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July 20, 2011



His writing style annoys me for the same reason C.S. Lewis's does, but Lewis at least lacked the moral imbecility it takes to assert that goodness is defined by whatever an omnipotent being happens to do.

I do agree with this one line:

And there is no other Jesus for us to turn to...

Though I would also clarify (as you already did in the post) that there is no original Jesus for anyone to turn to, either. Ask and ye shall receive? False. Seek and ye shall find? False. Knock and the door will be opened? False, and you'll be lucky if there's even a door under your hand when you look more closely.

It's amazing to me that people are willing to trust someone who not only admits that he would abandon every single moral principle if he thought God wanted him to, but boasts of it.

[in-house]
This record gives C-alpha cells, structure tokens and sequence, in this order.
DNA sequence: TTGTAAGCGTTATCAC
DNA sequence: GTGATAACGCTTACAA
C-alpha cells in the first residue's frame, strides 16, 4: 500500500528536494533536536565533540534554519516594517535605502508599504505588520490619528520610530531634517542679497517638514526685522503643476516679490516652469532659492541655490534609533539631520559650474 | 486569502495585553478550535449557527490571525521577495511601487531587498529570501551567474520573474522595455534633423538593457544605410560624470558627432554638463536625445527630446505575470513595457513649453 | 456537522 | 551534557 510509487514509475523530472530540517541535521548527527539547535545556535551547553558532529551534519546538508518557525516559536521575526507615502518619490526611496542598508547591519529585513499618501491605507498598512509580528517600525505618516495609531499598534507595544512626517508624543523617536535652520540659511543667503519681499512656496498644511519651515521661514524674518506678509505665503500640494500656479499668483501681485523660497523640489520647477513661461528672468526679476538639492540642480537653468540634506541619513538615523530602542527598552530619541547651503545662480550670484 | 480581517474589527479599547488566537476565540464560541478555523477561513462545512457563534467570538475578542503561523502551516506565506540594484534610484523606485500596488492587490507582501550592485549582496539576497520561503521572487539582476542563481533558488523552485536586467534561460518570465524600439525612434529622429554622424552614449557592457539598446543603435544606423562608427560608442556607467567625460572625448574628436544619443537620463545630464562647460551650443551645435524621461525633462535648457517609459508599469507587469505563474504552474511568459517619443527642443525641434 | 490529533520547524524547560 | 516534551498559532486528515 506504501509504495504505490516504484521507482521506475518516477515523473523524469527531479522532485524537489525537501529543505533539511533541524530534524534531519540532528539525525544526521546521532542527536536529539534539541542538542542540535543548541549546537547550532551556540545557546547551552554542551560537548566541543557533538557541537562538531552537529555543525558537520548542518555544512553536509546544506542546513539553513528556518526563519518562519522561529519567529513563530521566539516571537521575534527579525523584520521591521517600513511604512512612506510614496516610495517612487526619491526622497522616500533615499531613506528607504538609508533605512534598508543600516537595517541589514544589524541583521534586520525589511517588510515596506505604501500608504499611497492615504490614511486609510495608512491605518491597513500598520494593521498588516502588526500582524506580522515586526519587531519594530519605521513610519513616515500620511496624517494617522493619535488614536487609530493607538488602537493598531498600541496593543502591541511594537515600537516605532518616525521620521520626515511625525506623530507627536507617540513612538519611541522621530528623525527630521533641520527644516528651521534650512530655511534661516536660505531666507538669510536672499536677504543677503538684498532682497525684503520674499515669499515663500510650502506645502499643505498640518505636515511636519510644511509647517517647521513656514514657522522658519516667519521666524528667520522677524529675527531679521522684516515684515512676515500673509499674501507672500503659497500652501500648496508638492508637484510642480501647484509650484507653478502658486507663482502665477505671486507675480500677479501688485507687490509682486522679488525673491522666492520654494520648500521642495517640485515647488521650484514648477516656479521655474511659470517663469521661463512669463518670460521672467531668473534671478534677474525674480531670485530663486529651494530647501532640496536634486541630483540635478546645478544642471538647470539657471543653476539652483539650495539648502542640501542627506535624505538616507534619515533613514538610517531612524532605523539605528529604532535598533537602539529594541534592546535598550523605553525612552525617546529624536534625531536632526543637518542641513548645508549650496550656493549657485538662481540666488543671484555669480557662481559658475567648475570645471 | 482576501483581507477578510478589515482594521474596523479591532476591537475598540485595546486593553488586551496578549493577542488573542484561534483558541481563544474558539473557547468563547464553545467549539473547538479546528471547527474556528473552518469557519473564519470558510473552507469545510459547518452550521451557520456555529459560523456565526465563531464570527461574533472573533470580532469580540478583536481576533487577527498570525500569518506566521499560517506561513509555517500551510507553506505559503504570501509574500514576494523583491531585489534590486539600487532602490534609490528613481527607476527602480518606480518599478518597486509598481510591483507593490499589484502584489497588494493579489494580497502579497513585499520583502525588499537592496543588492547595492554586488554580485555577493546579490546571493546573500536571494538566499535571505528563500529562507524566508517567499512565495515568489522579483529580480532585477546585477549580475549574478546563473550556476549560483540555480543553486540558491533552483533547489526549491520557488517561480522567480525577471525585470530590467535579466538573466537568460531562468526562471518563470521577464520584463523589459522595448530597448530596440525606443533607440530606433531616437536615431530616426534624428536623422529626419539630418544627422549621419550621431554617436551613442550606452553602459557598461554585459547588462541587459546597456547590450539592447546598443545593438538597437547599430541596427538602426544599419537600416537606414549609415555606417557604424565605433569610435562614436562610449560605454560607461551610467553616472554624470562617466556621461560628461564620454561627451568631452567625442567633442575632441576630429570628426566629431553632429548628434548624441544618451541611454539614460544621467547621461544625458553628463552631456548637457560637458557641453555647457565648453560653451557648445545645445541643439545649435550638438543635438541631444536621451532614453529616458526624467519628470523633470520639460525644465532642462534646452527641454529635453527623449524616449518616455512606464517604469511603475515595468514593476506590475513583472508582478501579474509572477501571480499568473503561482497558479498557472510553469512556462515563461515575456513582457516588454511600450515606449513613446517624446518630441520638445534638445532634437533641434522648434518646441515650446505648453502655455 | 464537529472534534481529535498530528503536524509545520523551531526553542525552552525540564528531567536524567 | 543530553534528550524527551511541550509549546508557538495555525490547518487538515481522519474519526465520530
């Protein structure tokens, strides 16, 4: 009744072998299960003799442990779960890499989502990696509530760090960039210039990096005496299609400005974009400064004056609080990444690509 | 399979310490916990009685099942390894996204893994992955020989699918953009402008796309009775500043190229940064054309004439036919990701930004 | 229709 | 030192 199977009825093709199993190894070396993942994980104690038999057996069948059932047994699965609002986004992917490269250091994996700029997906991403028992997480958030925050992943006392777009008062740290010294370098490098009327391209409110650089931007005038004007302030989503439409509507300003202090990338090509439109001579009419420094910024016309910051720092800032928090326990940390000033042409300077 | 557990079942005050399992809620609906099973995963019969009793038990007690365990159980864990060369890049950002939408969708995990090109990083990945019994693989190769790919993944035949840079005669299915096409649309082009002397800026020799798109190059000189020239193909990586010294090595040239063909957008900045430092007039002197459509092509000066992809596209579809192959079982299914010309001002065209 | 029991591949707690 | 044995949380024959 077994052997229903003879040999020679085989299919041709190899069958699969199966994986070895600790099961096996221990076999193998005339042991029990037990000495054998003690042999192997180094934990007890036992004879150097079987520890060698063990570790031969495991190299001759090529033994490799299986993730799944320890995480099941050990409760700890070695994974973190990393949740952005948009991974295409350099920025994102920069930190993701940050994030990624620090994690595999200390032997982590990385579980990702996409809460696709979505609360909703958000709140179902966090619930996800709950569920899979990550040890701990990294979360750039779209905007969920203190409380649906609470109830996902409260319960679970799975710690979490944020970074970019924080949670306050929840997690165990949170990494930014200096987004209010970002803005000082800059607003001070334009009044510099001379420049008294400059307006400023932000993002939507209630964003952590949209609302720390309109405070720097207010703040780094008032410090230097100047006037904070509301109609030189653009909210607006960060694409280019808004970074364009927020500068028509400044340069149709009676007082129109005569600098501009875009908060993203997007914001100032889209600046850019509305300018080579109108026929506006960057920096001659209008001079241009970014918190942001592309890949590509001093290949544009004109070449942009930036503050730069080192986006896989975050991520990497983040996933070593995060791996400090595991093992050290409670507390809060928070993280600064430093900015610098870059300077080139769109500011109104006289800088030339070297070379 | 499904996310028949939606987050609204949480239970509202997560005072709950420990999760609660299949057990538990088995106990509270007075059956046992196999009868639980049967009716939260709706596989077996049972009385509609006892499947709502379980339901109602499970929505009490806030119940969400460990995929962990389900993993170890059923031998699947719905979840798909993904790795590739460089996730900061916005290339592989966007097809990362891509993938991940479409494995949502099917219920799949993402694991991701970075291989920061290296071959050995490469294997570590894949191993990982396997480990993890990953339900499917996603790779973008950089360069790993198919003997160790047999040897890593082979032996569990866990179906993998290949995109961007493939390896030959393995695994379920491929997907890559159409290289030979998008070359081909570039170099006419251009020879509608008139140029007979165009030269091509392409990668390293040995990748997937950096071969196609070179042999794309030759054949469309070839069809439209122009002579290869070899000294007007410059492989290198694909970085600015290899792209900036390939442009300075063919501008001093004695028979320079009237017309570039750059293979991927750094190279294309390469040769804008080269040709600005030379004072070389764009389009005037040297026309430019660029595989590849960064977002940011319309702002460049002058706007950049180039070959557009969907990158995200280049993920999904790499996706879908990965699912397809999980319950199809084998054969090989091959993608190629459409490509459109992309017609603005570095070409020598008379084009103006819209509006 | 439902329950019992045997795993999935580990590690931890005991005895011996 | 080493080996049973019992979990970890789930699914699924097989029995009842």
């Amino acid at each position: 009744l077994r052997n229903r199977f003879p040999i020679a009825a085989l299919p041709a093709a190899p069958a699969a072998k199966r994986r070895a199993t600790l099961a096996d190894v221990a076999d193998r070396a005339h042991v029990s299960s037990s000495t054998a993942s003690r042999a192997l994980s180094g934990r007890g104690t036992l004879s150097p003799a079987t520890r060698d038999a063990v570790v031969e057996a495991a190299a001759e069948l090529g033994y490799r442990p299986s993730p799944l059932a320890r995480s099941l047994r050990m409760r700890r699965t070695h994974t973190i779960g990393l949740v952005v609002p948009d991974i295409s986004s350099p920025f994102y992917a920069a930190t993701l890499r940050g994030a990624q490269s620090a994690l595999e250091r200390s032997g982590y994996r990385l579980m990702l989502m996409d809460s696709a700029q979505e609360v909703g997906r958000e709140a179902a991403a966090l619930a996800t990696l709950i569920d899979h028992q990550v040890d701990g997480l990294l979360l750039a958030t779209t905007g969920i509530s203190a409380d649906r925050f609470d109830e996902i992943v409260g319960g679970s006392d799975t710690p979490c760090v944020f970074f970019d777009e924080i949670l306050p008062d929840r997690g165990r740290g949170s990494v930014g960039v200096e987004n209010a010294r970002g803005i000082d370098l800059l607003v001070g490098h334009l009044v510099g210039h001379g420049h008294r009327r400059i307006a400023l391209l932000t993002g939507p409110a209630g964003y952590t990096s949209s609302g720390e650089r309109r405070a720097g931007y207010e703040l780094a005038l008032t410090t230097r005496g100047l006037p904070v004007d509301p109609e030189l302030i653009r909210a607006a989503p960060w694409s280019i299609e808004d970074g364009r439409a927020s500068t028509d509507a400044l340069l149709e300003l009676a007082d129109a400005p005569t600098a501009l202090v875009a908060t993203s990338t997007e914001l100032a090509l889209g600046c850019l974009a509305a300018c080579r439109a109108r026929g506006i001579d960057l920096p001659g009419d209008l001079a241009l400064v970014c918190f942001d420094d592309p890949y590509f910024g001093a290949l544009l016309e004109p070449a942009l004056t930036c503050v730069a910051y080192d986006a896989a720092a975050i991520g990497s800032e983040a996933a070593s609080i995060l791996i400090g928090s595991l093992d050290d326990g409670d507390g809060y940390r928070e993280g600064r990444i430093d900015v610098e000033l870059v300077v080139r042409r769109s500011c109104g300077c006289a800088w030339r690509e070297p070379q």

I kind of doubt you actually mean that these short-comings make for a good youth writer, but if you do, I want to disagree. There are plenty of great children's and YA books that manage to do great justice to the complexities and ambiguities of human goodness. Fortunately, most kids are able to figure out eventually that the horrifically simplistic good-and-evil moral pronouncements of the vast majority of children's stories are bullshit. The ones who can't end up as fundamentalists.

Greg Horton

Yeah, I meant children's stories specifically, rather than YA. I've found some remarkable nuance in YA, quite unlike Mr. Wilson demonstrates. I wonder if his books encourage young readers to "abandon moral principles" as part of their adventures.

Sam Reddman

The WRITER of this critique is the "Ex-Pastor", right?

That's good... the "EX", I mean.


Greg Horton

Yes, and I also agree it's good, but likely for different reasons. 

Sent from my iPhone

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